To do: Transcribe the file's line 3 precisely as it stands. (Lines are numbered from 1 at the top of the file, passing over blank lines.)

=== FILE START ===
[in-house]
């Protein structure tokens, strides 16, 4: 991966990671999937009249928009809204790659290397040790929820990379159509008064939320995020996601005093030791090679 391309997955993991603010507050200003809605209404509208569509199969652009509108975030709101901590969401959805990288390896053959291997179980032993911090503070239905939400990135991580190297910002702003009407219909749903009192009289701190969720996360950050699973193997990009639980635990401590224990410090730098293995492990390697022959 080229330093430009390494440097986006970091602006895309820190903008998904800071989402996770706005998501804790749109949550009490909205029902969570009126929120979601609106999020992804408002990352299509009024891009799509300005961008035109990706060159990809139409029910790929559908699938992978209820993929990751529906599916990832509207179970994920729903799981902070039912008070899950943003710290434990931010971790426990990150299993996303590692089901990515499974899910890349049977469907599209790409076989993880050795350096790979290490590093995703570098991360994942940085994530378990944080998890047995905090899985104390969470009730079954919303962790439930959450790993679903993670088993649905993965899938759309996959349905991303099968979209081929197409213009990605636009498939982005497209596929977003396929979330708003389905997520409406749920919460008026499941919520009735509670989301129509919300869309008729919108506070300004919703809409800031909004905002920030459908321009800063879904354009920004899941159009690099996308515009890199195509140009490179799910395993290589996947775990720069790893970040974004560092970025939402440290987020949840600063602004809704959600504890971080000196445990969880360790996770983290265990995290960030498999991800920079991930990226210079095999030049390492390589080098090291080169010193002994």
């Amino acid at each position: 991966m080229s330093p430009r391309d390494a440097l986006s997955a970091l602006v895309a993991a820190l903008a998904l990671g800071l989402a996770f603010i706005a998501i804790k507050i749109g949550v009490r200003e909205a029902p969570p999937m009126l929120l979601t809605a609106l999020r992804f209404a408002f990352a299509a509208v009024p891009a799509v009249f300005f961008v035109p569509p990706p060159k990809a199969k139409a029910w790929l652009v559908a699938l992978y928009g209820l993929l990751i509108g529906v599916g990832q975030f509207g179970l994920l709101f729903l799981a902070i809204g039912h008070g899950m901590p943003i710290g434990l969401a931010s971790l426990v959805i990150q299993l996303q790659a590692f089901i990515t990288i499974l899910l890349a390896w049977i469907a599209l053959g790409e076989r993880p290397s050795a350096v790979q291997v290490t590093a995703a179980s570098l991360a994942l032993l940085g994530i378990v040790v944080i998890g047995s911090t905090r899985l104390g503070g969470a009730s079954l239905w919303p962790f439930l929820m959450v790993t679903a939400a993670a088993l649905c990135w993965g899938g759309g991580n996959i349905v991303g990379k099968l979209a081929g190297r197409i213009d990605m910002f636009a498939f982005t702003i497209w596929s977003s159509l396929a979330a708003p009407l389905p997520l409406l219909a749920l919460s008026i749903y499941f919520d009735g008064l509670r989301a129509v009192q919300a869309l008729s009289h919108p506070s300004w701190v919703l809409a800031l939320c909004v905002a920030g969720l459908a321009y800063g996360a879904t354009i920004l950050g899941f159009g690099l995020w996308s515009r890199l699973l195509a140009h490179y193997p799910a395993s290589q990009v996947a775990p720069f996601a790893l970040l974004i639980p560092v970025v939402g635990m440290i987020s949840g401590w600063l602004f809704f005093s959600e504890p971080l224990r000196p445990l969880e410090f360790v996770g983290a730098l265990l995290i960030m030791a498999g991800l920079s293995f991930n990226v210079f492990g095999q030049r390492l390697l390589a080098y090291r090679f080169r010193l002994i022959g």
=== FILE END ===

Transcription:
């Amino acid at each position: 991966m080229s330093p430009r391309d390494a440097l986006s997955a970091l602006v895309a993991a820190l903008a998904l990671g800071l989402a996770f603010i706005a998501i804790k507050i749109g949550v009490r200003e909205a029902p969570p999937m009126l929120l979601t809605a609106l999020r992804f209404a408002f990352a299509a509208v009024p891009a799509v009249f300005f961008v035109p569509p990706p060159k990809a199969k139409a029910w790929l652009v559908a699938l992978y928009g209820l993929l990751i509108g529906v599916g990832q975030f509207g179970l994920l709101f729903l799981a902070i809204g039912h008070g899950m901590p943003i710290g434990l969401a931010s971790l426990v959805i990150q299993l996303q790659a590692f089901i990515t990288i499974l899910l890349a390896w049977i469907a599209l053959g790409e076989r993880p290397s050795a350096v790979q291997v290490t590093a995703a179980s570098l991360a994942l032993l940085g994530i378990v040790v944080i998890g047995s911090t905090r899985l104390g503070g969470a009730s079954l239905w919303p962790f439930l929820m959450v790993t679903a939400a993670a088993l649905c990135w993965g899938g759309g991580n996959i349905v991303g990379k099968l979209a081929g190297r197409i213009d990605m910002f636009a498939f982005t702003i497209w596929s977003s159509l396929a979330a708003p009407l389905p997520l409406l219909a749920l919460s008026i749903y499941f919520d009735g008064l509670r989301a129509v009192q919300a869309l008729s009289h919108p506070s300004w701190v919703l809409a800031l939320c909004v905002a920030g969720l459908a321009y800063g996360a879904t354009i920004l950050g899941f159009g690099l995020w996308s515009r890199l699973l195509a140009h490179y193997p799910a395993s290589q990009v996947a775990p720069f996601a790893l970040l974004i639980p560092v970025v939402g635990m440290i987020s949840g401590w600063l602004f809704f005093s959600e504890p971080l224990r000196p445990l969880e410090f360790v996770g983290a730098l265990l995290i960030m030791a498999g991800l920079s293995f991930n990226v210079f492990g095999q030049r390492l390697l390589a080098y090291r090679f080169r010193l002994i022959g």